The raw data tables seem to be read only? If so, you should buy enough RAM to load them into tmpfs at boot time and have them be completely RAM resident in addition to having enough RAM for the OS to cache an appropriate amount of the rest of the DB.

The queries contain no joins only aggregates. I have several indexes to speed different kinds of queries.

My problems occur when one users does a report that contains too much old data. In that case all cache mechanisms will fail and disc io is the limiting factor.

If one query contains so much data, that a full table scan is needed, I do not care if it takes two minutes to answer. But all other queries with less data (at the same time) still have to be fast.

HDs can only do one thing at once. If they are in the middle of a full table scan, everything else that requires HD access is going to wait until it is done.

At some point, looking at your DB schema and queries will be worth it for optimization purposes. Right now, you HW is so underpowered compared to the demands you are placing on it that there's little point to SW tuning.

I can not stop users doing that kind of reporting. :(

I need more speed in orders of magnitude. Will more disks / more memory do that trick?

If you do the right things with them ;)

Money is of course a limiting factor but it doesn't have to be real cheap.


# -----------------------------
# PostgreSQL configuration file
# -----------------------------

# - Connection Settings -

tcpip_socket = true
max_connections = 100
        # note: increasing max_connections costs about 500 bytes of shared
# memory per connection slot, in addition to costs from shared_buffers
        # and max_locks_per_transaction.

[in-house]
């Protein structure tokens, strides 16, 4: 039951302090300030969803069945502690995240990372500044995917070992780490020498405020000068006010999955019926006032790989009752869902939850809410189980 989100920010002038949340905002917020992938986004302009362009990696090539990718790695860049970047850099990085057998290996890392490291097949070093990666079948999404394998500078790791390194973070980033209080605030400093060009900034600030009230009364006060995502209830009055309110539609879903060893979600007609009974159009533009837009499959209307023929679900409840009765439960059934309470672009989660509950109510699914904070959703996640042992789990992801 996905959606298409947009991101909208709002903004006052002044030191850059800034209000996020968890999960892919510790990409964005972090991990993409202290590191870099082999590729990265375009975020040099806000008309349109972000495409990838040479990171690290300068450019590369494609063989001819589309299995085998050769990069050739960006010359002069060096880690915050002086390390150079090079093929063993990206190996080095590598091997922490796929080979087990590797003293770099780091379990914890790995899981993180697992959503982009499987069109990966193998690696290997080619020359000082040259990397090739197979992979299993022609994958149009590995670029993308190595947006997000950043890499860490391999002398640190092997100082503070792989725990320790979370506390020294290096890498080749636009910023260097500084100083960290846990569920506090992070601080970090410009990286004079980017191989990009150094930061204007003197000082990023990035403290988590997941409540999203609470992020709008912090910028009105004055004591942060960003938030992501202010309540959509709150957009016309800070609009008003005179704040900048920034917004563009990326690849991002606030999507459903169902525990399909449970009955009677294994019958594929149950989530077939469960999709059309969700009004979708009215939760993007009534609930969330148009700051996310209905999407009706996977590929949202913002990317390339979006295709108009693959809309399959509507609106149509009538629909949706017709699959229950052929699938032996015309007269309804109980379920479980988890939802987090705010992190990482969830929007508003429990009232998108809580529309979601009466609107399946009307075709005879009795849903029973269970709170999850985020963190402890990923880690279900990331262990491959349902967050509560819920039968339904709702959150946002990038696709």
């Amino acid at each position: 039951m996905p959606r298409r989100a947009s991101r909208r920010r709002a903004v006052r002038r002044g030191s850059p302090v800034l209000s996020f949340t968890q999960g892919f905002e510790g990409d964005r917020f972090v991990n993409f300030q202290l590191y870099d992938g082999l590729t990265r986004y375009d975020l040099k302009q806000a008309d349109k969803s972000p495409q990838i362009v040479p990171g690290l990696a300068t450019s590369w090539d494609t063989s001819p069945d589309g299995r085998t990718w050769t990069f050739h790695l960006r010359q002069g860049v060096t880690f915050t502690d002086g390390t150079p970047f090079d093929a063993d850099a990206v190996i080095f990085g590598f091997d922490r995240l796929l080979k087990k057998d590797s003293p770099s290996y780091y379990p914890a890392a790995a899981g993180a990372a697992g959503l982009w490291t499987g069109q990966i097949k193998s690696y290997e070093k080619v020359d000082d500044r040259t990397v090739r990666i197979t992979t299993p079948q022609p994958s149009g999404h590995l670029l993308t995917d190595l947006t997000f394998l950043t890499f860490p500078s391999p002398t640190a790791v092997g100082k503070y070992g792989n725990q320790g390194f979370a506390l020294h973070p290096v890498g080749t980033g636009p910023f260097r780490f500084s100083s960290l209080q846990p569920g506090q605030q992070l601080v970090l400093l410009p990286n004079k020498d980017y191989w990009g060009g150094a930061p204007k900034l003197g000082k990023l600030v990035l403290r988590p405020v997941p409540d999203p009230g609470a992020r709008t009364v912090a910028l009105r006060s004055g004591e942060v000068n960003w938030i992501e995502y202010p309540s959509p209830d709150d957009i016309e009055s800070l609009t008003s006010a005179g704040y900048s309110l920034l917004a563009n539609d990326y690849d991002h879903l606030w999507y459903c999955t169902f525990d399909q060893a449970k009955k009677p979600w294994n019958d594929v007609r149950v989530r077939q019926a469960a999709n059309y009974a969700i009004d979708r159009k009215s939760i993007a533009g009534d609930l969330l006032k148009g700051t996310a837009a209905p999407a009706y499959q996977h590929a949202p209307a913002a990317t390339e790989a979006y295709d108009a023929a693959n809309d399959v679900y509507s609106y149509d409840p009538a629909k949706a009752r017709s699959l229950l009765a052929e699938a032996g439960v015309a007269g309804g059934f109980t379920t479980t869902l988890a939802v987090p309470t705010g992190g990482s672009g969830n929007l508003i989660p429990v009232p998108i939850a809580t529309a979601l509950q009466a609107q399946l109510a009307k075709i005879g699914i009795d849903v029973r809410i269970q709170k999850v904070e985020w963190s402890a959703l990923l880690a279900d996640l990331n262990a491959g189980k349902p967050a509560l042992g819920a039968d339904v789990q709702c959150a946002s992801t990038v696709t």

#superuser_reserved_connections = 2
#port = 5432
#unix_socket_directory = ''
#unix_socket_group = ''
#unix_socket_permissions = 0777 # octal
#virtual_host = ''              # what interface to listen on; defaults to any
#rendezvous_name = ''           # defaults to the computer name

# - Security & Authentication -

#authentication_timeout = 60    # 1-600, in seconds
#ssl = false
#password_encryption = true
#krb_server_keyfile = ''
#db_user_namespace = false


# - Memory -

shared_buffers = 20000          # min 16, at least max_connections*2, 8KB each
sort_mem = 4096         # min 64, size in KB

4MB seems small. Find out how much memory you usually need for a sort, and how many sorts you are usually doing at once to set this to a sane size.

vacuum_mem = 8192               # min 1024, size in KB

# - Free Space Map -

max_fsm_pages = 200000          # min max_fsm_relations*16, 6 bytes each
max_fsm_relations = 10000       # min 100, ~50 bytes each

# - Kernel Resource Usage -

#max_files_per_process = 1000   # min 25
#preload_libraries = ''


# - Settings -

fsync = false                   # turns forced synchronization on or off
#wal_sync_method = fsync        # the default varies across platforms:
                                # fsync, fdatasync, open_sync, or

I hope you have a battery backed write buffer!

wal_buffers = 128               # min 4, 8KB each

There might be a better value for you to use.

I'll hold off on looking at the rest of this...

# - Checkpoints -

checkpoint_segments = 16        # in logfile segments, min 1, 16MB each
#checkpoint_timeout = 300       # range 30-3600, in seconds
#checkpoint_warning = 30        # 0 is off, in seconds
#commit_delay = 0               # range 0-100000, in microseconds
#commit_siblings = 5            # range 1-1000


# - Planner Method Enabling -

#enable_hashagg = true
#enable_hashjoin = true
#enable_indexscan = true
#enable_mergejoin = true
#enable_nestloop = true
#enable_seqscan = true
#enable_sort = true
#enable_tidscan = true

# - Planner Cost Constants -

#effective_cache_size = 1000    # typically 8KB each
#random_page_cost = 4           # units are one sequential page fetch cost
#cpu_tuple_cost = 0.01          # (same)
#cpu_index_tuple_cost = 0.001   # (same)
#cpu_operator_cost = 0.0025     # (same)

# - Genetic Query Optimizer -